Dear Amy: I live in an area with high COVID infection. We are about to shut down for the second time. I will try my best to stay at home and limit the people I see.
Our apartment building has signed a contract, requiring everyone to wear a mask and allowing one person/party to ride the elevator at a time.
From leaving the house to entering the house, I wear a mask.
The biggest problem I face is the elevator: people who are not wearing masks push up the elevator with me (for example: the door is closing and they stretch their hands open).
If I see them waiting, I will try to back up and say: “I will catch the next one.”
Do you have any suggestions on how to deal with it politely?
I have been trying to climb stairs, but there I also met people without masks!
We have reached the point of a pandemic that I cannot imagine anyone still not wearing a mask, but I don’t want conflicts or escalation. I just want to stay safe!
Dear Blues: The research I have seen on the risk of COVID-19 virus spreading on elevators includes many variables: the size of the elevator interior, how often the door is opened, the time the door remains open, and the time the door remains open.Elevators, ventilation systems used in elevators, etc.
The overall conclusion seems to be that because you take the elevator for a short time, you are unlikely to face any major virus risk, especially if you are masked. Transmission occurs through longer exposures than most elevators can withstand, and your mask can really help protect you (and others).
Unless the person riding with you has COVID and coughs or sneezes when entering the carriage with you, your risk may be small. When you re-enter the apartment, remember to wash your hands thoroughly.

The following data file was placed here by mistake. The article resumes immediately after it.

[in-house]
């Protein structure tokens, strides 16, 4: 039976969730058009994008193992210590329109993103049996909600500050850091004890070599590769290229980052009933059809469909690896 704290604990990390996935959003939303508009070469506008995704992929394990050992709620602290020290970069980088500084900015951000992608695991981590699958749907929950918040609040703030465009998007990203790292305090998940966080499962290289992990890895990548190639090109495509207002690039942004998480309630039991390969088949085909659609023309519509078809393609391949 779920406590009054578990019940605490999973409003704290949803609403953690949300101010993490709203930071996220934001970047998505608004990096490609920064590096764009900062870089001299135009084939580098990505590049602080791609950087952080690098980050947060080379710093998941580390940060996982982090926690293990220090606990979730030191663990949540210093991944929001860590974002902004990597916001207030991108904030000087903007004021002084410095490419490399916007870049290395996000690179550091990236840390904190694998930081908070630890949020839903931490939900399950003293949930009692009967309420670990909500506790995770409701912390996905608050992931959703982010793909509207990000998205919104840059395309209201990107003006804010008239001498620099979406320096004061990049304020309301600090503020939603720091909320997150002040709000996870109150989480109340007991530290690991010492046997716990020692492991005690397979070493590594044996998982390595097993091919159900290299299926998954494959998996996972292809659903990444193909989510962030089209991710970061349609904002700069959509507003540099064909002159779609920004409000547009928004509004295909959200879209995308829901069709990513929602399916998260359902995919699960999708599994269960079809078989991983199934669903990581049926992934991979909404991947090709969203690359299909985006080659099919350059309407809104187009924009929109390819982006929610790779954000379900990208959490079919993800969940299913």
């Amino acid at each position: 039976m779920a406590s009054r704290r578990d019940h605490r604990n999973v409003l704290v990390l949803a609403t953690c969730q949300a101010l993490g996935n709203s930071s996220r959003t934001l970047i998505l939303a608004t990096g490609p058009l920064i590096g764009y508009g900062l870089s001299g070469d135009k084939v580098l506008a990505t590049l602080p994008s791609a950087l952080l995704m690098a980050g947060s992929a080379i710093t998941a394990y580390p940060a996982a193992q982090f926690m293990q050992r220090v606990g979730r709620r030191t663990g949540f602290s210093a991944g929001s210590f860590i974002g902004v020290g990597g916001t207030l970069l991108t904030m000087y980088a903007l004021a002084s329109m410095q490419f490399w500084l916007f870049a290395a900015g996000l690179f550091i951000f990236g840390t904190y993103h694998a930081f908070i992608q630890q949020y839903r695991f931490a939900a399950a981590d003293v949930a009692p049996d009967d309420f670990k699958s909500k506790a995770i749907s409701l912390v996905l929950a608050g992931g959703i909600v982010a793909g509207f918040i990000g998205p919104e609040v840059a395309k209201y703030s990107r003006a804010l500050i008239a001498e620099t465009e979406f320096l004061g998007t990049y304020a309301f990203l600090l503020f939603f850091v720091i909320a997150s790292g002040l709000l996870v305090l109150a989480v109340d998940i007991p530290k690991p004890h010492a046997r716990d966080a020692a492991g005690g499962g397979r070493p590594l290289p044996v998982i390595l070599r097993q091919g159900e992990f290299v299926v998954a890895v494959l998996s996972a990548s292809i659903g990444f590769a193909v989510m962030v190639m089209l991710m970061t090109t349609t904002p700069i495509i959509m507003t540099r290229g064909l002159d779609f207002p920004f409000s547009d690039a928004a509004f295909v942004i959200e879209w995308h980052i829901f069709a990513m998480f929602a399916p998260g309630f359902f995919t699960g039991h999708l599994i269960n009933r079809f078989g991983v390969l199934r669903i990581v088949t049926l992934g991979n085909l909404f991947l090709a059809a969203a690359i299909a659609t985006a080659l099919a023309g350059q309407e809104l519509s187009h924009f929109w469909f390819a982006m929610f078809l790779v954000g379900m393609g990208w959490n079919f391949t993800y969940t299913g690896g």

I can imagine that climbing stairs with people who are not wearing masks also brings risks, because they (and you) are probably breathing up the stairs.
It’s not a good idea to meet people who don’t wear a mask, mainly because they have access to the same health and safety information as you. It is hard to imagine that anything you say or do will inspire them to behave differently.
If a maskless person pushed onto the elevator at the last minute, you might want to quickly press the button on the next floor and exit from there.
(The temptation may be to press all other buttons on the elevator when you go out, but I would definitely not recommend this!)
Dear Amy: Many of the questions in your column involve family members (usually siblings) who are locked in their own drama or alienated from each other. As you have already pointed out, these estrangements often last for generations.
My family also has sibling dramas.
When my children were very young, my husband and I began to tell them that we spend more time with each other than anyone else in the world, so they need to love each other and become good friends.
We have said countless times, when they were still children, teenagers and so on. They are now adults and have a healthy sibling relationship.
Dear He Yu: I am grateful for the way you recognize the unhealthy patterns in your family, so you very deliberately decided to show the different patterns to the children. Their good relationship will provide great help and comfort to your entire family’s life.
Dear Amy: “I’m not a lunatic” reported that her people laughed at the military psychiatric hospital guarded by her grandfather after World War II, calling it a “lunatic box.”
I hope her grandfather looks more sympathetic than her parents and aunt.
Didn’t they realize that soldiers in the psychiatric ward of a hospital during the war are very likely to suffer from PTSD and witness things that the rest of us would not have seen?
Many people are still young and have never been a monk before.
I also hope that your writer has a better support system than his family.
Anger and sadness
Dear anger and sadness: “I’m not a lunatic” recounted her own struggles, including staying in a mental hospital. Her family’s choice is to never mention it.
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